APPEAL from the Circuit Court of Madison County; the Hon. P.J.
RARICK, Judge, presiding.
MR. JUSTICE KASSERMAN DELIVERED THE OPINION OF THE COURT:
Plaintiff, Kelly Hodges, petitioned the Circuit Court of Madison County for review of an administrative decision of the defendant, Board of Trustees of the City of Granite City Police Pension Fund, denying his application for a policeman's disability pension as provided by statute. (Ill. Rev. Stat. 1975, ch. 108 1/2, par. 3-114.1 et seq.) The Board's decision was reversed by the circuit court, and plaintiff was awarded a service-connected total disability pension of 65 percent of his monthly salary, the court finding that plaintiff's disability arose out of his employment.
On appeal, the Board contends that the trial court's order reversing its decision and awarding plaintiff a total disability pension was error in view of the conflicting medical evidence presented at the hearing on the question of plaintiff's disability and because of plaintiff's refusal to undergo another physical examination as requested by the Board.
The pertinent facts are not in dispute and may be briefly stated. On the date of his hearing, plaintiff was 45 years of age and had been employed as a Granite City policeman for over 21 years. According to plaintiff, he first injured his back in 1965 in a traffic accident while on duty and as a result missed 60 days of work. In 1974, he slipped and fell at the police station reinjuring his back, but he missed no work as a result of the mishap. Although he testified that he suffered recurring stiffness and soreness of his back and neck after his 1965 accident, he apparently received no major medical treatment until October 1975, when he was admitted to Wood River Township Hospital for duodenitis and a hiatus hernia. During his nine-day hospitalization, plaintiff's back was X-rayed, revealing slight lumbosacral disc space narrowing and flattening of the cervical lordotic curve. There was no mention of any accident or trauma in the 11-page hospital report.
Plaintiff was hospitalized again in December 1975 for 12 days and was found to have a cervical and lumbar spine sprain. During this hospital stay, a cervical myelogram was performed on plaintiff with negative results. Thereafter, plaintiff was examined or treated by several physicians whose reports and findings were primarily limited to subjective symptomatology of neck and back pains. The most detailed medical report presented into evidence at the hearing by plaintiff was furnished by Dr. Sharon Woodruff, a neurologist and psychiatrist, based on her examination of plaintiff on October 12, 1976. Dr. Woodruff testified that plaintiff was 100 percent permanently and totally disabled finding that he had a degenerated disc and rupture "confirmed by the 1975 myelogram of Dr. Vong," although Vong had considered the myelogram negative as had the radiologist, Dr. Donald Bottom, and plaintiff's attending physician, Dr. R.J. Wood. Plaintiff was also examined by Dr. Jacob Cohen who had been selected by the Board to determine the existence and extent of plaintiff's disability. Dr. Cohen's findings, presented to the Board in the form of a letter, indicated that more evidence was necessary as his examination revealed the absence of any abnormality which would have posed a question of total disability and permanent disability at that time. All of the foregoing medical evidence was presented in the form of written reports without objection. At the close of plaintiff's testimony, the hearing was dismissed without a determination of the issue of plaintiff's disability.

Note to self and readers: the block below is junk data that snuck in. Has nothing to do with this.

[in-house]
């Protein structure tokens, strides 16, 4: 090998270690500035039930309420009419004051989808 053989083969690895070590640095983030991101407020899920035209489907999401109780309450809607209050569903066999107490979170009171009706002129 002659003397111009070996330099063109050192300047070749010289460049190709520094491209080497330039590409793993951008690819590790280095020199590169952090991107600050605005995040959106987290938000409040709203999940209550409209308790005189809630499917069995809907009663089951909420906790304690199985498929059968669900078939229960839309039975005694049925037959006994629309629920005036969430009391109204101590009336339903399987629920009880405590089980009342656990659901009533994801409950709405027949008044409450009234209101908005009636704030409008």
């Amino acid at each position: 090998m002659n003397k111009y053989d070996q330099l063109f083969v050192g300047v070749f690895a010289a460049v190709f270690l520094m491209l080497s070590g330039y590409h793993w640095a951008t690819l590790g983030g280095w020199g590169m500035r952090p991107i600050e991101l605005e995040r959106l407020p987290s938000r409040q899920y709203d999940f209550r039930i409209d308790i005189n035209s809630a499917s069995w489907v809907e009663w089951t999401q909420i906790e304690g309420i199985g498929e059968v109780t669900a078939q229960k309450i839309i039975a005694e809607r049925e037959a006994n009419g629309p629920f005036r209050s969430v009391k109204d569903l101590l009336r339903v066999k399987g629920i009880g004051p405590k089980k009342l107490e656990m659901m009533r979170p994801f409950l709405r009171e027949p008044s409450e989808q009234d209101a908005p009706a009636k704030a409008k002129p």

On July 29, 1977, approximately eight months after the hearing on plaintiff's application for disability pension, plaintiff filed a petition for mandamus praying for the entry of an order directing the Board to render a final decision in regard to the evidence taken at the earlier hearing. In response to plaintiff's petition, the Board, by its secretary, Gerald Pinkerton, filed an affidavit reciting that the Board had met on August 4, 1977, and unanimously denied plaintiff's application on the grounds that insufficient proof of disability had been presented by plaintiff. The affidavit further recited that plaintiff's attorney had been contacted by the Board and requested to direct plaintiff to be examined by a specialist, but that plaintiff had refused the request and stated that he would submit to no further examinations. Thereafter, plaintiff amended his complaint to seek administrative review of the agency's decision under the Administrative Review Act. (Ill. Rev. Stat. 1975, ch. 110, par. 264 et seq.) After considering the entire record of the proceedings before the Board, the trial court reversed the Board's determination, finding that it was against the manifest weight of the evidence. The court further found that plaintiff had been permanently disabled since October 1975, as a result of work-related accidents and, therefore, was entitled to disability benefits of 65 percent of his monthly salary.
The Board contends that its decision should have been affirmed by the circuit court because the evidence of plaintiff's disability presented at the agency's hearing was conflicting and in view of plaintiff's improper refusal to submit to another physical examination by a specialist as requested by the Board. The Board also asserts that the court compounded the error by granting plaintiff a service-connected disability pension in spite of the fact that plaintiff had applied for a nonduty pension. The Board does not argue that the medical evidence adduced in support of plaintiff's application for a disability pension was incompetent; rather, it urges that the evidence was inconclusive and, therefore, its denial of plaintiff's application cannot be said to have been against the manifest weight of the evidence. We agree.